Yep, I can’t wait! I think the first one was a success, and props to those who put it together on such short notice. I think it’s wonderful that we didn’t have to miss our Art Walk because of this damn virus. It shows how important our community and the arts are to all of us.
Shout-out to Snake Hill, and especially Beth-Ann Wilson, who asked me a while ago if I’d like to do a solo show of my photography. I was thrilled and set to work for the past year on deciding what to include and getting pieces printed for it. I was, of course, bummed that the physical show couldn’t happen, but I was able to create a virtual gallery of all the pieces that I was going to display. The show is called “Documenting Entropy.” You can (virtually) walk around, view the art and its info (title, dimensions, price), and even take a guided tour while listening to me describe my work in a hopefully non-pretentious sounding way! I think it turned out pretty great. All the art in the show is for sale (unless marked as SOLD).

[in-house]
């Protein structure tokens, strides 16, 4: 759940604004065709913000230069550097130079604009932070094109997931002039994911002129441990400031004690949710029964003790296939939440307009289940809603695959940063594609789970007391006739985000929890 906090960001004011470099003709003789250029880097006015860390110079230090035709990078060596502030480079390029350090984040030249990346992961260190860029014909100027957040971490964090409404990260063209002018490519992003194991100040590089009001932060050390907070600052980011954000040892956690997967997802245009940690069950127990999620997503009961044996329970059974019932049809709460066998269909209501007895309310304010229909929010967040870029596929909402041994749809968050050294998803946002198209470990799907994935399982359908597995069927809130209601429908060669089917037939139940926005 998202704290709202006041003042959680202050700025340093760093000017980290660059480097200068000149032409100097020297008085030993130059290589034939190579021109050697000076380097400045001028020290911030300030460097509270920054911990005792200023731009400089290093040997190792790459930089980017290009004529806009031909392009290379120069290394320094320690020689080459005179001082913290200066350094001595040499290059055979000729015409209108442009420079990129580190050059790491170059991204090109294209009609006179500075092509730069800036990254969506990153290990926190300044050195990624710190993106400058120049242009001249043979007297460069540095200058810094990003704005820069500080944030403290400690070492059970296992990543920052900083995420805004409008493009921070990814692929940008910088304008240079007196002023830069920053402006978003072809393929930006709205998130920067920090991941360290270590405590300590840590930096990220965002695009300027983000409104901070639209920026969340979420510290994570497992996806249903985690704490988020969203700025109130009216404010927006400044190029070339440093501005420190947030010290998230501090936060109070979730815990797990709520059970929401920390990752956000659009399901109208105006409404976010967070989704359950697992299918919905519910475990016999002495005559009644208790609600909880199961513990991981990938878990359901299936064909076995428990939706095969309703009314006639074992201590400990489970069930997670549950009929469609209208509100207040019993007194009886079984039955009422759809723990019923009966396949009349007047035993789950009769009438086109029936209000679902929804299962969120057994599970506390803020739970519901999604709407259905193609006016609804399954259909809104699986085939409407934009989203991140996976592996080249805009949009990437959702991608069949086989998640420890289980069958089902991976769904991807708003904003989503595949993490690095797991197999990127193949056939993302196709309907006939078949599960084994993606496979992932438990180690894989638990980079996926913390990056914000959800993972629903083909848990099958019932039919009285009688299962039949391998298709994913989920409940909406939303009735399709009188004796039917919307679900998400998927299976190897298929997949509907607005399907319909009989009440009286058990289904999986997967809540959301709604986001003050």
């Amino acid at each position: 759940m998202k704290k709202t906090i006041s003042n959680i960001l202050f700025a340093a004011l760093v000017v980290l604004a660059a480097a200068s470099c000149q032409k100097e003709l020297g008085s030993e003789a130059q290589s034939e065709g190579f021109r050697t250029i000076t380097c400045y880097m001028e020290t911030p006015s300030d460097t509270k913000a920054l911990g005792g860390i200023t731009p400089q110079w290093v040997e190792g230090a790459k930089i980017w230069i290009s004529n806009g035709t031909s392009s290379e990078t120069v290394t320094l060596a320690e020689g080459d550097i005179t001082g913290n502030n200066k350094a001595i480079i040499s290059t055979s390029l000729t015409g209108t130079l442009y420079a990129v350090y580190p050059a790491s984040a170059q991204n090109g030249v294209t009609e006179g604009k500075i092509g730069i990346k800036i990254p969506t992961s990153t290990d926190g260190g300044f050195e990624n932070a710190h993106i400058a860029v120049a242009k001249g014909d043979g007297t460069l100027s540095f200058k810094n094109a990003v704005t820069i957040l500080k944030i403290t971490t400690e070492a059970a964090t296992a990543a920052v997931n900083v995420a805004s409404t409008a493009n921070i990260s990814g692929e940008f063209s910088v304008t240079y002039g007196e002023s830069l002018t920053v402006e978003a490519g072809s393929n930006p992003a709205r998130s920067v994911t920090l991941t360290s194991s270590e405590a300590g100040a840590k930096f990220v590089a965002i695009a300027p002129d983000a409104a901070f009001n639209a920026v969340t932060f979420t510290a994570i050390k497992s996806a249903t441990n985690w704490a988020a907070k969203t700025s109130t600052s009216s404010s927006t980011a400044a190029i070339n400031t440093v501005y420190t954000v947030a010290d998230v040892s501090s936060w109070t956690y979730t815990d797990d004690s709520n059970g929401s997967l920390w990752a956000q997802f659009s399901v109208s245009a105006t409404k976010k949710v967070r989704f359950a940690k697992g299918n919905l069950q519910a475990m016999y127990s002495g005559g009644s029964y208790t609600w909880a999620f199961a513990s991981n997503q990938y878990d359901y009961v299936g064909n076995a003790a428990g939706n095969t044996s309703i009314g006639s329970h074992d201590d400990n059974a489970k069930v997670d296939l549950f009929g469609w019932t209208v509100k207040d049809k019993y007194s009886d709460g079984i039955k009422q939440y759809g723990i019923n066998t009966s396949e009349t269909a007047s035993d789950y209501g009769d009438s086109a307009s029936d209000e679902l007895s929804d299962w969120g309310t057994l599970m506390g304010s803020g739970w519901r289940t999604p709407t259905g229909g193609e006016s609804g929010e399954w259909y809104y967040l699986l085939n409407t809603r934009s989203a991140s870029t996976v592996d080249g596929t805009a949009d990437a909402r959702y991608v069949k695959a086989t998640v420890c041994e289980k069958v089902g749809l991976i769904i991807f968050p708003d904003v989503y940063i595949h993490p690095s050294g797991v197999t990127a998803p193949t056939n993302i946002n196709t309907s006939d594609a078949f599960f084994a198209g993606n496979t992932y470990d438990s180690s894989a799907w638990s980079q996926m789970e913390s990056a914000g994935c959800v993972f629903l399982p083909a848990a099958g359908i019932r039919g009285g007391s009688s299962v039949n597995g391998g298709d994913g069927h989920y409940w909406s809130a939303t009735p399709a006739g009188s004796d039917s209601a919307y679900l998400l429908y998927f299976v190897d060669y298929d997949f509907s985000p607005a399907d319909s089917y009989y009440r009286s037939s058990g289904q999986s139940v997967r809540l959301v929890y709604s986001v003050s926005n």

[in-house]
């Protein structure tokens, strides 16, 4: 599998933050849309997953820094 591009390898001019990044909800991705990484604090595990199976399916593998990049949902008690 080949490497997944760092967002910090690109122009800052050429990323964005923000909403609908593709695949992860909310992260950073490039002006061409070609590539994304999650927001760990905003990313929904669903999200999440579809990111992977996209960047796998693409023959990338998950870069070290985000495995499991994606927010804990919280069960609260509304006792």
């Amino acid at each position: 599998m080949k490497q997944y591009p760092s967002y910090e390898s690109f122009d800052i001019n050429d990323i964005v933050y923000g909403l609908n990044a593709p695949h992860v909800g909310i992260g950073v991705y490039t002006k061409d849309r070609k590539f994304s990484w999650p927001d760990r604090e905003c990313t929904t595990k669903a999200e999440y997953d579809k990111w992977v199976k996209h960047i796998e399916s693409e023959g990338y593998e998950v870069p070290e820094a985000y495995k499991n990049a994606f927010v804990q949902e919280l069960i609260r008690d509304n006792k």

Patrick’s work will be featured on this Friday’s Highlandtown Virtual Art Walk! Facebook Event Info